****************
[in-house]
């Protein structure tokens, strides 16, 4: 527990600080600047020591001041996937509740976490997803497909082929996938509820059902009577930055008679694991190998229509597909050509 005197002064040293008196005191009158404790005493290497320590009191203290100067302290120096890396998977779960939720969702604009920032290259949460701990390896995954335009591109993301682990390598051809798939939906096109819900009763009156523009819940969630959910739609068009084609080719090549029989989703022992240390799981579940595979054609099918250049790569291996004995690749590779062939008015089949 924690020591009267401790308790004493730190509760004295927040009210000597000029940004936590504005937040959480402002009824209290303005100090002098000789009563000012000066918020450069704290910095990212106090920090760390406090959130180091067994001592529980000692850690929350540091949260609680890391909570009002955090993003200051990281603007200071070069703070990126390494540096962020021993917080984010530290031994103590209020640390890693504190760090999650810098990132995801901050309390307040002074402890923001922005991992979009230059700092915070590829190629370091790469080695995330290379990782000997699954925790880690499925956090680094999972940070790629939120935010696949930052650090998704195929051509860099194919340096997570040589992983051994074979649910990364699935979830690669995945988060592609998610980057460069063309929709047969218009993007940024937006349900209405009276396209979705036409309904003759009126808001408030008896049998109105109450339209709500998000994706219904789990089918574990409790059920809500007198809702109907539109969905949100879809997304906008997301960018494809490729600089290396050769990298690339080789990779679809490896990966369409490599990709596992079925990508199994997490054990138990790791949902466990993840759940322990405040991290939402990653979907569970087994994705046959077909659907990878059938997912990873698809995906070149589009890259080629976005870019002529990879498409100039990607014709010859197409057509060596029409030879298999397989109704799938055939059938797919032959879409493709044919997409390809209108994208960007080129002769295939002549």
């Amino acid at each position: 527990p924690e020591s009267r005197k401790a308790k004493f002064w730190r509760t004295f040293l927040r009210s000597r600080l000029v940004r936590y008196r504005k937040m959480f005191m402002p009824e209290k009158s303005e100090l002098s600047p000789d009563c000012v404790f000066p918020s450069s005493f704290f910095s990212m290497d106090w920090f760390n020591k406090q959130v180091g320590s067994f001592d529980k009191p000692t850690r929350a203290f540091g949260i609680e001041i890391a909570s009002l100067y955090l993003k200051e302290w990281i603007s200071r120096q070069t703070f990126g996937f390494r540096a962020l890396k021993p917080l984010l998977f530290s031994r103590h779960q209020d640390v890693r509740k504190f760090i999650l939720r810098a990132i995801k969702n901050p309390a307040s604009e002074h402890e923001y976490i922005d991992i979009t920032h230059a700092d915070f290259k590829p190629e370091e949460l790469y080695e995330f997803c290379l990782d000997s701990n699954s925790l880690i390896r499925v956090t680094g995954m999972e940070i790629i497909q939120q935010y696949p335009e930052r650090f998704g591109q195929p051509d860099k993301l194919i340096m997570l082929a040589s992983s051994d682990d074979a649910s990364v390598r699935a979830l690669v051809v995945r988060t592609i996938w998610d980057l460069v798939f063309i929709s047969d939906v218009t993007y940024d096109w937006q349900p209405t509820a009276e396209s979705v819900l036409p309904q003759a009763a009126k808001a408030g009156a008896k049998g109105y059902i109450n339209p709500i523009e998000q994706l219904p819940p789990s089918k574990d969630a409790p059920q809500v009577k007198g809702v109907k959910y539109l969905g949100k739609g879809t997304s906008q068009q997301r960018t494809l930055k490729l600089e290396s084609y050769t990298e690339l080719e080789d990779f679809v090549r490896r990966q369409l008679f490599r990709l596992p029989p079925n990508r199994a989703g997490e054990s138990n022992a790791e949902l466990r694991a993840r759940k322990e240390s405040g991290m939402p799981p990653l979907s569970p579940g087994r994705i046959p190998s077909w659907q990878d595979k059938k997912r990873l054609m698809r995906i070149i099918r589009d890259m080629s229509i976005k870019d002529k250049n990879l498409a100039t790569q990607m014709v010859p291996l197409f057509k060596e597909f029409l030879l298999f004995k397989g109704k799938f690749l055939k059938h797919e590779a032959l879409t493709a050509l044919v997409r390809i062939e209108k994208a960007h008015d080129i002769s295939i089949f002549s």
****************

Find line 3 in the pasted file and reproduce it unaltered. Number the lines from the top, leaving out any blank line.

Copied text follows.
């Amino acid at each position: 527990p924690e020591s009267r005197k401790a308790k004493f002064w730190r509760t004295f040293l927040r009210s000597r600080l000029v940004r936590y008196r504005k937040m959480f005191m402002p009824e209290k009158s303005e100090l002098s600047p000789d009563c000012v404790f000066p918020s450069s005493f704290f910095s990212m290497d106090w920090f760390n020591k406090q959130v180091g320590s067994f001592d529980k009191p000692t850690r929350a203290f540091g949260i609680e001041i890391a909570s009002l100067y955090l993003k200051e302290w990281i603007s200071r120096q070069t703070f990126g996937f390494r540096a962020l890396k021993p917080l984010l998977f530290s031994r103590h779960q209020d640390v890693r509740k504190f760090i999650l939720r810098a990132i995801k969702n901050p309390a307040s604009e002074h402890e923001y976490i922005d991992i979009t920032h230059a700092d915070f290259k590829p190629e370091e949460l790469y080695e995330f997803c290379l990782d000997s701990n699954s925790l880690i390896r499925v956090t680094g995954m999972e940070i790629i497909q939120q935010y696949p335009e930052r650090f998704g591109q195929p051509d860099k993301l194919i340096m997570l082929a040589s992983s051994d682990d074979a649910s990364v390598r699935a979830l690669v051809v995945r988060t592609i996938w998610d980057l460069v798939f063309i929709s047969d939906v218009t993007y940024d096109w937006q349900p209405t509820a009276e396209s979705v819900l036409p309904q003759a009763a009126k808001a408030g009156a008896k049998g109105y059902i109450n339209p709500i523009e998000q994706l219904p819940p789990s089918k574990d969630a409790p059920q809500v009577k007198g809702v109907k959910y539109l969905g949100k739609g879809t997304s906008q068009q997301r960018t494809l930055k490729l600089e290396s084609y050769t990298e690339l080719e080789d990779f679809v090549r490896r990966q369409l008679f490599r990709l596992p029989p079925n990508r199994a989703g997490e054990s138990n022992a790791e949902l466990r694991a993840r759940k322990e240390s405040g991290m939402p799981p990653l979907s569970p579940g087994r994705i046959p190998s077909w659907q990878d595979k059938k997912r990873l054609m698809r995906i070149i099918r589009d890259m080629s229509i976005k870019d002529k250049n990879l498409a100039t790569q990607m014709v010859p291996l197409f057509k060596e597909f029409l030879l298999f004995k397989g109704k799938f690749l055939k059938h797919e590779a032959l879409t493709a050509l044919v997409r390809i062939e209108k994208a960007h008015d080129i002769s295939i089949f002549s």